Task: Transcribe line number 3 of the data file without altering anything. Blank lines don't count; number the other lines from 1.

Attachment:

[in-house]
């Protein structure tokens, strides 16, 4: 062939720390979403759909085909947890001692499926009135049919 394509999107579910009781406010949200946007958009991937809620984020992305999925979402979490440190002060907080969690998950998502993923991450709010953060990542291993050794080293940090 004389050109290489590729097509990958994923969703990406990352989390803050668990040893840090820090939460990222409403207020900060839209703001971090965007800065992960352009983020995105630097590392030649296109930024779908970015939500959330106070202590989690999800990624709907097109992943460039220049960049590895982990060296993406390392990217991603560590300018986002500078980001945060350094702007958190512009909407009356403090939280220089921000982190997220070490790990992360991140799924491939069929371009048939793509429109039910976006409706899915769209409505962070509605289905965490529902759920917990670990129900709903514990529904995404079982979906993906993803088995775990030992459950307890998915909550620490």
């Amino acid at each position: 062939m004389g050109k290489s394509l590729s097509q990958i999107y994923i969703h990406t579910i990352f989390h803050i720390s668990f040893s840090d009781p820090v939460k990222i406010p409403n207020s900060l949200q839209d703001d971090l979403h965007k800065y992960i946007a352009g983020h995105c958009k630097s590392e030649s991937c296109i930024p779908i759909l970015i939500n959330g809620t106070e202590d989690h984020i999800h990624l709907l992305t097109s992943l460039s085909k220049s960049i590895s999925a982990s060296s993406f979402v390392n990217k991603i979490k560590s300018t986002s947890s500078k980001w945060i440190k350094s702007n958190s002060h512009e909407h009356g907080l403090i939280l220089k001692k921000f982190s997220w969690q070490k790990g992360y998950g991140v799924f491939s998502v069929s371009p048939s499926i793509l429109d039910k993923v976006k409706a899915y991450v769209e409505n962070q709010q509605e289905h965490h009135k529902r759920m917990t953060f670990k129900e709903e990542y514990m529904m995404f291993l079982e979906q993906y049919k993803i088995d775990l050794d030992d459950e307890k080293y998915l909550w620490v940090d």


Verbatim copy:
């Amino acid at each position: 062939m004389g050109k290489s394509l590729s097509q990958i999107y994923i969703h990406t579910i990352f989390h803050i720390s668990f040893s840090d009781p820090v939460k990222i406010p409403n207020s900060l949200q839209d703001d971090l979403h965007k800065y992960i946007a352009g983020h995105c958009k630097s590392e030649s991937c296109i930024p779908i759909l970015i939500n959330g809620t106070e202590d989690h984020i999800h990624l709907l992305t097109s992943l460039s085909k220049s960049i590895s999925a982990s060296s993406f979402v390392n990217k991603i979490k560590s300018t986002s947890s500078k980001w945060i440190k350094s702007n958190s002060h512009e909407h009356g907080l403090i939280l220089k001692k921000f982190s997220w969690q070490k790990g992360y998950g991140v799924f491939s998502v069929s371009p048939s499926i793509l429109d039910k993923v976006k409706a899915y991450v769209e409505n962070q709010q509605e289905h965490h009135k529902r759920m917990t953060f670990k129900e709903e990542y514990m529904m995404f291993l079982e979906q993906y049919k993803i088995d775990l050794d030992d459950e307890k080293y998915l909550w620490v940090d």